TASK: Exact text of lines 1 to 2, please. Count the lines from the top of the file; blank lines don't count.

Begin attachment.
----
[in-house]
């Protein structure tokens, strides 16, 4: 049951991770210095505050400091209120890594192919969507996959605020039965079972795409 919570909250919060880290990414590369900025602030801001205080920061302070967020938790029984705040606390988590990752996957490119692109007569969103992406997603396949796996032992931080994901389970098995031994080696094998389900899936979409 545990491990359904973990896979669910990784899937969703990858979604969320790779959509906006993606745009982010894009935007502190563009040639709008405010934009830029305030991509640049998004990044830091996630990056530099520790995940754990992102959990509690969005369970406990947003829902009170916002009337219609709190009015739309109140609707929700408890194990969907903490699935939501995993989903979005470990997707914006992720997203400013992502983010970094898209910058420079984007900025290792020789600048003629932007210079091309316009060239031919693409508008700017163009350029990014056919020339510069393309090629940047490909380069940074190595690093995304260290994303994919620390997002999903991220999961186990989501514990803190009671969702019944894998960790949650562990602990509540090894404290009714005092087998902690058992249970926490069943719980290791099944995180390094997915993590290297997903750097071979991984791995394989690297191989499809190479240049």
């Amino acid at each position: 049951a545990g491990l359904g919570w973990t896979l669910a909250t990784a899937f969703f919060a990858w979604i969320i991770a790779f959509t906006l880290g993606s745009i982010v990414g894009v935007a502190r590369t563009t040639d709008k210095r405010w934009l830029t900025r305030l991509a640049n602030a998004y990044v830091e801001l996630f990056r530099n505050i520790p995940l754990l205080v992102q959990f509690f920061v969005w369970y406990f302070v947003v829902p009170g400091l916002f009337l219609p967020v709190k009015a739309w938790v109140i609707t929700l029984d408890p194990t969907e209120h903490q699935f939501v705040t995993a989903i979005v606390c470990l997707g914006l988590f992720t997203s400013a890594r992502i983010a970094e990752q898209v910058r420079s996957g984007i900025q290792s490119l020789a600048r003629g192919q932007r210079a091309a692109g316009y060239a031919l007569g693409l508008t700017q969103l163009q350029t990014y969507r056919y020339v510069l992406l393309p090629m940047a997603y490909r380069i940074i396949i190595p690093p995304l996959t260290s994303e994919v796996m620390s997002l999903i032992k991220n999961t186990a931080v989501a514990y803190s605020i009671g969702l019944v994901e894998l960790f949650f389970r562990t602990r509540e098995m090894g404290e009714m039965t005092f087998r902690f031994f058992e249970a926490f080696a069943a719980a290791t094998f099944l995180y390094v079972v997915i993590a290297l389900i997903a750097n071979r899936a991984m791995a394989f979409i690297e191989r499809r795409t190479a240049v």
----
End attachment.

[in-house]
């Protein structure tokens, strides 16, 4: 049951991770210095505050400091209120890594192919969507996959605020039965079972795409 919570909250919060880290990414590369900025602030801001205080920061302070967020938790029984705040606390988590990752996957490119692109007569969103992406997603396949796996032992931080994901389970098995031994080696094998389900899936979409 545990491990359904973990896979669910990784899937969703990858979604969320790779959509906006993606745009982010894009935007502190563009040639709008405010934009830029305030991509640049998004990044830091996630990056530099520790995940754990992102959990509690969005369970406990947003829902009170916002009337219609709190009015739309109140609707929700408890194990969907903490699935939501995993989903979005470990997707914006992720997203400013992502983010970094898209910058420079984007900025290792020789600048003629932007210079091309316009060239031919693409508008700017163009350029990014056919020339510069393309090629940047490909380069940074190595690093995304260290994303994919620390997002999903991220999961186990989501514990803190009671969702019944894998960790949650562990602990509540090894404290009714005092087998902690058992249970926490069943719980290791099944995180390094997915993590290297997903750097071979991984791995394989690297191989499809190479240049």